At the start of the 17th century England was a lot like other monarchies in Europe.  Powerful.  And used to getting their way.  Sure, sometimes they had to give a little to Parliament.  That body of the people.  But that was more of an irritant than a force to be reckoned with.  By the end of the century that irritant would become the most powerful restraint on a monarch’s power the word had ever seen.

When the Scottish King James VI became King James I of England the Scottish king changed his Scottish name from ‘Stewart’ to the English ‘Stuart’.  Being the king of Scotland was all well and nice but the money and the power was in England.  And for the first time an English king ruled over Scotland (being Scottish to begin with, of course, helped).  And Wales.  And Ireland.  These were heady times to be king.  But, alas, his subjects didn’t much care for him.  Especially that body of the people.  Parliament.  Which refused to fund his errant ways.  Which took all the fun out of being king. 

Eventually James I did what all kings do.  Died.  And the crown went to Charles I.  Who annoyed his subjects even more than his dad did.  Because, like Dad, he believed in the Divine Right of Kings.  And he dissolved Parliament, too.  Just like Dad.  After Parliament was complaining about his spending habits.  And all those military misadventures.  Headed by a guy Parliament hated.  George Villiers.  The Duke of Buckingham.  Who tried to liberate Protestant Netherlands from Catholic Spain.  And failed.  Who tried to capture the Spanish treasure fleet ala Sir Francis Drake.  And failed.  Who tried to liberate Huguenot (Protestant) France.  And failed.  Buckingham was so hated that someone eventually assassinated him.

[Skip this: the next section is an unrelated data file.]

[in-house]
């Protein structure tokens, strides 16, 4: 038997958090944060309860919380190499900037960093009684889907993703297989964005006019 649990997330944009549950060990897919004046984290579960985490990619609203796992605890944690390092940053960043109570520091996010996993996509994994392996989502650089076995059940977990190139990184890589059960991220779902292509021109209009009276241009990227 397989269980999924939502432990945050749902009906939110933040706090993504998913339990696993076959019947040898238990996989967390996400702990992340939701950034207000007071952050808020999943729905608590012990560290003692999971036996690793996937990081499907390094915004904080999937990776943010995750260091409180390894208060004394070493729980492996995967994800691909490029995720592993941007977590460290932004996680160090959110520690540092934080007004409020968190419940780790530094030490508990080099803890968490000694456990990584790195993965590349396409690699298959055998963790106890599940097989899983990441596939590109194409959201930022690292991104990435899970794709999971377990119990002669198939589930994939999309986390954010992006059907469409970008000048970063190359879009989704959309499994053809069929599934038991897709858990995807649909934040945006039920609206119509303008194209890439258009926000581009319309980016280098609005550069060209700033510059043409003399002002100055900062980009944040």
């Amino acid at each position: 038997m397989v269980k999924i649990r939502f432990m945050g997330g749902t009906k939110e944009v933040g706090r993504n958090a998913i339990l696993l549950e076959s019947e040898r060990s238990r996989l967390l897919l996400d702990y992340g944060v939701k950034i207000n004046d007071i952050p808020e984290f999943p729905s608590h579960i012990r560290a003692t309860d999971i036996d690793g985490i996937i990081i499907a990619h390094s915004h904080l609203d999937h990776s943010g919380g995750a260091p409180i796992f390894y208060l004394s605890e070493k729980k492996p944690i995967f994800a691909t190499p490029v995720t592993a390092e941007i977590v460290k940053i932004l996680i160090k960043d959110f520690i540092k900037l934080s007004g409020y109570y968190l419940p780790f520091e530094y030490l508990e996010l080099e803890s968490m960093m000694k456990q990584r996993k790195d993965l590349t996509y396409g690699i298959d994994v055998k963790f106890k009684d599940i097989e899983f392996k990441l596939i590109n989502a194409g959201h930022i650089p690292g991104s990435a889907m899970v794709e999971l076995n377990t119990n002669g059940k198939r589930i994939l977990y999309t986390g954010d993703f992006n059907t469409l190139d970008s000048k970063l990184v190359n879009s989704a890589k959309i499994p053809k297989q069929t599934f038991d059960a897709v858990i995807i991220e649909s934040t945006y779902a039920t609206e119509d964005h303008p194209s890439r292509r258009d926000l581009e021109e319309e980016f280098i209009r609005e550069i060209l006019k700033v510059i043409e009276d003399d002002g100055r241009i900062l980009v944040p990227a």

The Scottish Commit Treason to Save the Kirk from Catholicism, Charles calls Parliament to Raise an Army

Charles and the Duke were burning through a lot of Parliament’s money.  And had nothing to show for it.  In the process the king was walking all over English Common Law.  Worse, he was meddling with the Church of England.  Making the Protestant church look more and more Catholic.  It was all too much.  To borrow a lyric from the late George Harrison.  So Parliament hit the king where it hurt.  Sir John Eliot led Parliament in restricting customs duties to pay for Charles’ errant ways.  Infuriated, Charles sent his messenger, Black Rod, to dissolve Parliament.  He did.  But not before they passed Three Resolutions.  Calling Charles’ actions treason.  A bit strong for some in Parliament.  Including one ‘Black Tom’ Wentworth.  Who switched sides.  Charles made him the Earl of Strafford.  His muscle.  And sent him to Ireland.